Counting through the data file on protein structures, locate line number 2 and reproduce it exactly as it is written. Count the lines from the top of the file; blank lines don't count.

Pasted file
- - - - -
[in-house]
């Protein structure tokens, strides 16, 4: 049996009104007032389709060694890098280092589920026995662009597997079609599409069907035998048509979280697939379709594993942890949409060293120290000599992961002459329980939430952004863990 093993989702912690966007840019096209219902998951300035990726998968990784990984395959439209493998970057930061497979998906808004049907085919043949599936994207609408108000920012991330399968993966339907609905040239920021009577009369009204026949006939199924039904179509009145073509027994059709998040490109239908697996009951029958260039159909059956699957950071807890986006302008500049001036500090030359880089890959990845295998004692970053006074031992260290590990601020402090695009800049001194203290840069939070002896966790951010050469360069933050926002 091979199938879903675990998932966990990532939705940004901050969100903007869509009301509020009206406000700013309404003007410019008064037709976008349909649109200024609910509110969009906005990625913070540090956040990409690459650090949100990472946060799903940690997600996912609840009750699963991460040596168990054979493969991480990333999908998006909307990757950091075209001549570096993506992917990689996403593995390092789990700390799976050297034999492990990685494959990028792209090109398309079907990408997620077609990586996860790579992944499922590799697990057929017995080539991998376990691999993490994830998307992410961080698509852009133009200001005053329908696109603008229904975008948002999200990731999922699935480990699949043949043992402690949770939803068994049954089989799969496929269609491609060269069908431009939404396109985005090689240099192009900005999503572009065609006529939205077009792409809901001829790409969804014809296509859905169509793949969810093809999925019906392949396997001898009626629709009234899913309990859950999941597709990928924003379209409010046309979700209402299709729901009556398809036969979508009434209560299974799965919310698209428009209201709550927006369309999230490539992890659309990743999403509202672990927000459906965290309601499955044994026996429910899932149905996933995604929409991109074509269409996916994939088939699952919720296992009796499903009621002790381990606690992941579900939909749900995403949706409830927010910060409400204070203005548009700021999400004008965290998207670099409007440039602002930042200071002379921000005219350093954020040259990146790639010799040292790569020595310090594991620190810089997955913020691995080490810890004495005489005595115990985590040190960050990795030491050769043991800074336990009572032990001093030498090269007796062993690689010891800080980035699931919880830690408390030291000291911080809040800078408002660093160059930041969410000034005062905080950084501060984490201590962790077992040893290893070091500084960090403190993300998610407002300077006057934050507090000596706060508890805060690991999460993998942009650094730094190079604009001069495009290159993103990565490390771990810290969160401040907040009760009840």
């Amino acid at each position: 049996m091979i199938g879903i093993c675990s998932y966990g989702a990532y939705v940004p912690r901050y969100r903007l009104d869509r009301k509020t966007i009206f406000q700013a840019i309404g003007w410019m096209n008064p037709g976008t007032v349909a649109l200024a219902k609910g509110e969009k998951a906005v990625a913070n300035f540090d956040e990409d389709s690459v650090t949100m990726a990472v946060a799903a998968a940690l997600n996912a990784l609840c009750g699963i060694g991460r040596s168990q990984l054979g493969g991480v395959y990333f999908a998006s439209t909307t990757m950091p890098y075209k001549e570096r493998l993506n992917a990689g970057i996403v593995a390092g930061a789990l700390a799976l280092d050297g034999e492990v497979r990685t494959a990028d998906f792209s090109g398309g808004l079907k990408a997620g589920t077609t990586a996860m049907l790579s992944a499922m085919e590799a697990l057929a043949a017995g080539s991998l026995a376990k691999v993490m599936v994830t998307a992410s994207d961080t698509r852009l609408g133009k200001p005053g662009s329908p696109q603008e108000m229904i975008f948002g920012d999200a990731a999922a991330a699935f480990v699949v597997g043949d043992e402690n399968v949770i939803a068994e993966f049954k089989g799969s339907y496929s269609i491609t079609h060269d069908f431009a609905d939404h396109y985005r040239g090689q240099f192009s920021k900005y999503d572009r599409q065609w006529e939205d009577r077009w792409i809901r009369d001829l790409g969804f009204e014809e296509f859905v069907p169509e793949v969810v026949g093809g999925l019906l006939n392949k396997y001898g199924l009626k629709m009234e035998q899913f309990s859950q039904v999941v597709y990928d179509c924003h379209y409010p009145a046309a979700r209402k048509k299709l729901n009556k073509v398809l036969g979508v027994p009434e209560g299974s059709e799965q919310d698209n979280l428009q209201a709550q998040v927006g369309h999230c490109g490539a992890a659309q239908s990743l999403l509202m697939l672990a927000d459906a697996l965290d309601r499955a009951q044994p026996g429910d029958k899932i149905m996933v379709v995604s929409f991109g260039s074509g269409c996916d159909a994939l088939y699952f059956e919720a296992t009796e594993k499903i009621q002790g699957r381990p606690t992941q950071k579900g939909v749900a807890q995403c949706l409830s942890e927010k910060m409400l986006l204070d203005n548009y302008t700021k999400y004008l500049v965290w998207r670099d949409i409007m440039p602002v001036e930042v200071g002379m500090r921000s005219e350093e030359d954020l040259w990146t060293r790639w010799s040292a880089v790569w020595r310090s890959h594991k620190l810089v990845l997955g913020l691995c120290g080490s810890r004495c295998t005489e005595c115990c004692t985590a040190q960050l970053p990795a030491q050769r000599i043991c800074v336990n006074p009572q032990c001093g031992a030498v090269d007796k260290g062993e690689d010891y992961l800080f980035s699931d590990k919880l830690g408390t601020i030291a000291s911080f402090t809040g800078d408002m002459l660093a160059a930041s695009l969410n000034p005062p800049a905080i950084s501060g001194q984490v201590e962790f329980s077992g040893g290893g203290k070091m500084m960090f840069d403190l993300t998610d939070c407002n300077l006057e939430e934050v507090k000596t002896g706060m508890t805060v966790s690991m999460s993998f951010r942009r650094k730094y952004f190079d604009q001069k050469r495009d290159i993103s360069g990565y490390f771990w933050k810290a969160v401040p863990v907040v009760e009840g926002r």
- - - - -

């Protein structure tokens, strides 16, 4: 049996009104007032389709060694890098280092589920026995662009597997079609599409069907035998048509979280697939379709594993942890949409060293120290000599992961002459329980939430952004863990 093993989702912690966007840019096209219902998951300035990726998968990784990984395959439209493998970057930061497979998906808004049907085919043949599936994207609408108000920012991330399968993966339907609905040239920021009577009369009204026949006939199924039904179509009145073509027994059709998040490109239908697996009951029958260039159909059956699957950071807890986006302008500049001036500090030359880089890959990845295998004692970053006074031992260290590990601020402090695009800049001194203290840069939070002896966790951010050469360069933050926002 091979199938879903675990998932966990990532939705940004901050969100903007869509009301509020009206406000700013309404003007410019008064037709976008349909649109200024609910509110969009906005990625913070540090956040990409690459650090949100990472946060799903940690997600996912609840009750699963991460040596168990054979493969991480990333999908998006909307990757950091075209001549570096993506992917990689996403593995390092789990700390799976050297034999492990990685494959990028792209090109398309079907990408997620077609990586996860790579992944499922590799697990057929017995080539991998376990691999993490994830998307992410961080698509852009133009200001005053329908696109603008229904975008948002999200990731999922699935480990699949043949043992402690949770939803068994049954089989799969496929269609491609060269069908431009939404396109985005090689240099192009900005999503572009065609006529939205077009792409809901001829790409969804014809296509859905169509793949969810093809999925019906392949396997001898009626629709009234899913309990859950999941597709990928924003379209409010046309979700209402299709729901009556398809036969979508009434209560299974799965919310698209428009209201709550927006369309999230490539992890659309990743999403509202672990927000459906965290309601499955044994026996429910899932149905996933995604929409991109074509269409996916994939088939699952919720296992009796499903009621002790381990606690992941579900939909749900995403949706409830927010910060409400204070203005548009700021999400004008965290998207670099409007440039602002930042200071002379921000005219350093954020040259990146790639010799040292790569020595310090594991620190810089997955913020691995080490810890004495005489005595115990985590040190960050990795030491050769043991800074336990009572032990001093030498090269007796062993690689010891800080980035699931919880830690408390030291000291911080809040800078408002660093160059930041969410000034005062905080950084501060984490201590962790077992040893290893070091500084960090403190993300998610407002300077006057934050507090000596706060508890805060690991999460993998942009650094730094190079604009001069495009290159993103990565490390771990810290969160401040907040009760009840």